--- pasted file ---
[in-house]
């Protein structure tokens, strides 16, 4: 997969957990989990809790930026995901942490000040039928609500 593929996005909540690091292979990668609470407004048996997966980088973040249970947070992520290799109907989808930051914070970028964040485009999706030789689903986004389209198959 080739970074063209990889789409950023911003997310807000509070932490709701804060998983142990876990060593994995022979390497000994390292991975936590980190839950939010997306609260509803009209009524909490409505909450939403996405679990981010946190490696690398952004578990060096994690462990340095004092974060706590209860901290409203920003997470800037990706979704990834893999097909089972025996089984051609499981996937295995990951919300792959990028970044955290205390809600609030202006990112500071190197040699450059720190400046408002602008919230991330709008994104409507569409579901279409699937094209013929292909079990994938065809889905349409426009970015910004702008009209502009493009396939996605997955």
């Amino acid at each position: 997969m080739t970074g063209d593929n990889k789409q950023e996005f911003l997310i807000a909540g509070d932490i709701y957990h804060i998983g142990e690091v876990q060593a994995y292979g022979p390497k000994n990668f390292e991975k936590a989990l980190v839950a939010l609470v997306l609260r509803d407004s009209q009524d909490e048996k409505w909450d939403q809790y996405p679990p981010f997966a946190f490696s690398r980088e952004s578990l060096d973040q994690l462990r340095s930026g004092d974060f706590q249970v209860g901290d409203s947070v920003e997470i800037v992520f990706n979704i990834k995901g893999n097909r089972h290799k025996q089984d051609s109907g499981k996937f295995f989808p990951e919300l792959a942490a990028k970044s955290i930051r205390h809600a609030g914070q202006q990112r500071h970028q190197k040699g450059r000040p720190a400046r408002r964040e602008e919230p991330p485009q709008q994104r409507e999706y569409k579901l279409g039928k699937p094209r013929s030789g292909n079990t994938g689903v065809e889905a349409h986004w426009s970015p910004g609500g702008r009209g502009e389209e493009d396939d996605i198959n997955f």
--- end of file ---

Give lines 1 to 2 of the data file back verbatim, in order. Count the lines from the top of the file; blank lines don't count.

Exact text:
[in-house]
């Protein structure tokens, strides 16, 4: 997969957990989990809790930026995901942490000040039928609500 593929996005909540690091292979990668609470407004048996997966980088973040249970947070992520290799109907989808930051914070970028964040485009999706030789689903986004389209198959 080739970074063209990889789409950023911003997310807000509070932490709701804060998983142990876990060593994995022979390497000994390292991975936590980190839950939010997306609260509803009209009524909490409505909450939403996405679990981010946190490696690398952004578990060096994690462990340095004092974060706590209860901290409203920003997470800037990706979704990834893999097909089972025996089984051609499981996937295995990951919300792959990028970044955290205390809600609030202006990112500071190197040699450059720190400046408002602008919230991330709008994104409507569409579901279409699937094209013929292909079990994938065809889905349409426009970015910004702008009209502009493009396939996605997955």